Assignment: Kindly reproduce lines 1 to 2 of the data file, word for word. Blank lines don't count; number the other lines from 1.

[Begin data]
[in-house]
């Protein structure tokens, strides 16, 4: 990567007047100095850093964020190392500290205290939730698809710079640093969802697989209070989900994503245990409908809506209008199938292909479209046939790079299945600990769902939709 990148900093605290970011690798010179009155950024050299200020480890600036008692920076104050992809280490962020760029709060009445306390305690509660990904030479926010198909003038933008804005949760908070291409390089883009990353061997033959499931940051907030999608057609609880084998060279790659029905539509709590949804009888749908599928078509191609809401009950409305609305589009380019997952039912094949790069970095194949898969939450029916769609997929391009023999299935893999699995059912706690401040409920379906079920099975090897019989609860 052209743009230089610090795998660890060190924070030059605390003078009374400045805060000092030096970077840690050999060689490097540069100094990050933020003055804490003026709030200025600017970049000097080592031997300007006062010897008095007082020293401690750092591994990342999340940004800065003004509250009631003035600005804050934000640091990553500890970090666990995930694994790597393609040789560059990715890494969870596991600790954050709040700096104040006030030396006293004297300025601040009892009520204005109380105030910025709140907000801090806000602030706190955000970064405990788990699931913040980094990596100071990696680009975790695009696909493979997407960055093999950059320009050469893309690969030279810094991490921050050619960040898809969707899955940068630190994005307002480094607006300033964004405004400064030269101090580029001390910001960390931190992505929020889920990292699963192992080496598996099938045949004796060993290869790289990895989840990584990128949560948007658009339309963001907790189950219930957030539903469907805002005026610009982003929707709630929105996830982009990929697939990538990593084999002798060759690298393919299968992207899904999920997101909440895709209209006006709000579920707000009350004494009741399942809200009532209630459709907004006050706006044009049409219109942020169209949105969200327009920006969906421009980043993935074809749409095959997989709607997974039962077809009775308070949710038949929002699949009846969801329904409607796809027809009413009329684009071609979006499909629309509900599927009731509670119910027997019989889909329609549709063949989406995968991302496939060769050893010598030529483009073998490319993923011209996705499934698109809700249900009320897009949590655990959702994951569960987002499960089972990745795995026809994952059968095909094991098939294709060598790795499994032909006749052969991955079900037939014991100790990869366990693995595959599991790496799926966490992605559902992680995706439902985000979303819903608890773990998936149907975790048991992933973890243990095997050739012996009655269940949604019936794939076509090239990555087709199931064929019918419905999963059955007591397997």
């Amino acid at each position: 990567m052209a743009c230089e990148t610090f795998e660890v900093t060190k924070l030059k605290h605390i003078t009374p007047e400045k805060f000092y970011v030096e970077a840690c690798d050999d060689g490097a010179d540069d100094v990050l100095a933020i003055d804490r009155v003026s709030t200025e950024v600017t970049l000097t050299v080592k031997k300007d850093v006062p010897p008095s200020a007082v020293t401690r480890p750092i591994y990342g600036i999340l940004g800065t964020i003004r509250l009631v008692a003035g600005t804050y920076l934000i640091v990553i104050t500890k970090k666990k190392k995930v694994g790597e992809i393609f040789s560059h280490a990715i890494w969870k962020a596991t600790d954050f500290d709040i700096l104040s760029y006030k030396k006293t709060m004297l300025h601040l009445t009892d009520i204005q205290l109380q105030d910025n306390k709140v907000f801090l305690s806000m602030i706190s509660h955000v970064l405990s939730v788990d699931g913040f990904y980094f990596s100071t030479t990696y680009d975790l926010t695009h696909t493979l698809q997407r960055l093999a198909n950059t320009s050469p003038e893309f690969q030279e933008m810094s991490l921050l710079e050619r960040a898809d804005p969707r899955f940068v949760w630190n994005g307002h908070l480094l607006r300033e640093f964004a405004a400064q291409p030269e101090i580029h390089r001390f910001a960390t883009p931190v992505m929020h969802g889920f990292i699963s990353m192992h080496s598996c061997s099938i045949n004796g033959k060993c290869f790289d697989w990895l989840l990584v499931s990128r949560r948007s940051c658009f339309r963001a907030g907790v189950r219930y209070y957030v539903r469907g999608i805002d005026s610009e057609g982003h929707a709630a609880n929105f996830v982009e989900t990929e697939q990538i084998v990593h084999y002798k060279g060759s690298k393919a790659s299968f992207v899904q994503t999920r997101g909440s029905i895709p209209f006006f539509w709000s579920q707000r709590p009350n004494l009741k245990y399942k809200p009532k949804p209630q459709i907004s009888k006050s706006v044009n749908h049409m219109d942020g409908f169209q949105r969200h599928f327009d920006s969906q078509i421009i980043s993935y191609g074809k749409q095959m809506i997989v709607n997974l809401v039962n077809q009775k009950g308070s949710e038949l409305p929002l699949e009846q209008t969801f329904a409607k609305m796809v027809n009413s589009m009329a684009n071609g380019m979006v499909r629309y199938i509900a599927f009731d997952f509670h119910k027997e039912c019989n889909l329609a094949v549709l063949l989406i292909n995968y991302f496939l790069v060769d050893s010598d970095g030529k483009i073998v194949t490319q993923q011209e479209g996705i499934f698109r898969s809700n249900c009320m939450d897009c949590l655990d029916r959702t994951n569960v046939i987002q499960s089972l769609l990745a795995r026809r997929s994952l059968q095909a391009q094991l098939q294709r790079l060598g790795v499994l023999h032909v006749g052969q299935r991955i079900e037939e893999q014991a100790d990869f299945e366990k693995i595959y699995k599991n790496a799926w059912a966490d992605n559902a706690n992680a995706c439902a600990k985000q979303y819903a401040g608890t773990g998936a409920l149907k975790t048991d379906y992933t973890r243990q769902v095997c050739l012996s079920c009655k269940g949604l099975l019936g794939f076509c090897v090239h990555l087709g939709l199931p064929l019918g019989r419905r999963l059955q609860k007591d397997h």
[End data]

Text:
[in-house]
């Protein structure tokens, strides 16, 4: 990567007047100095850093964020190392500290205290939730698809710079640093969802697989209070989900994503245990409908809506209008199938292909479209046939790079299945600990769902939709 990148900093605290970011690798010179009155950024050299200020480890600036008692920076104050992809280490962020760029709060009445306390305690509660990904030479926010198909003038933008804005949760908070291409390089883009990353061997033959499931940051907030999608057609609880084998060279790659029905539509709590949804009888749908599928078509191609809401009950409305609305589009380019997952039912094949790069970095194949898969939450029916769609997929391009023999299935893999699995059912706690401040409920379906079920099975090897019989609860 052209743009230089610090795998660890060190924070030059605390003078009374400045805060000092030096970077840690050999060689490097540069100094990050933020003055804490003026709030200025600017970049000097080592031997300007006062010897008095007082020293401690750092591994990342999340940004800065003004509250009631003035600005804050934000640091990553500890970090666990995930694994790597393609040789560059990715890494969870596991600790954050709040700096104040006030030396006293004297300025601040009892009520204005109380105030910025709140907000801090806000602030706190955000970064405990788990699931913040980094990596100071990696680009975790695009696909493979997407960055093999950059320009050469893309690969030279810094991490921050050619960040898809969707899955940068630190994005307002480094607006300033964004405004400064030269101090580029001390910001960390931190992505929020889920990292699963192992080496598996099938045949004796060993290869790289990895989840990584990128949560948007658009339309963001907790189950219930957030539903469907805002005026610009982003929707709630929105996830982009990929697939990538990593084999002798060759690298393919299968992207899904999920997101909440895709209209006006709000579920707000009350004494009741399942809200009532209630459709907004006050706006044009049409219109942020169209949105969200327009920006969906421009980043993935074809749409095959997989709607997974039962077809009775308070949710038949929002699949009846969801329904409607796809027809009413009329684009071609979006499909629309509900599927009731509670119910027997019989889909329609549709063949989406995968991302496939060769050893010598030529483009073998490319993923011209996705499934698109809700249900009320897009949590655990959702994951569960987002499960089972990745795995026809994952059968095909094991098939294709060598790795499994032909006749052969991955079900037939014991100790990869366990693995595959599991790496799926966490992605559902992680995706439902985000979303819903608890773990998936149907975790048991992933973890243990095997050739012996009655269940949604019936794939076509090239990555087709199931064929019918419905999963059955007591397997």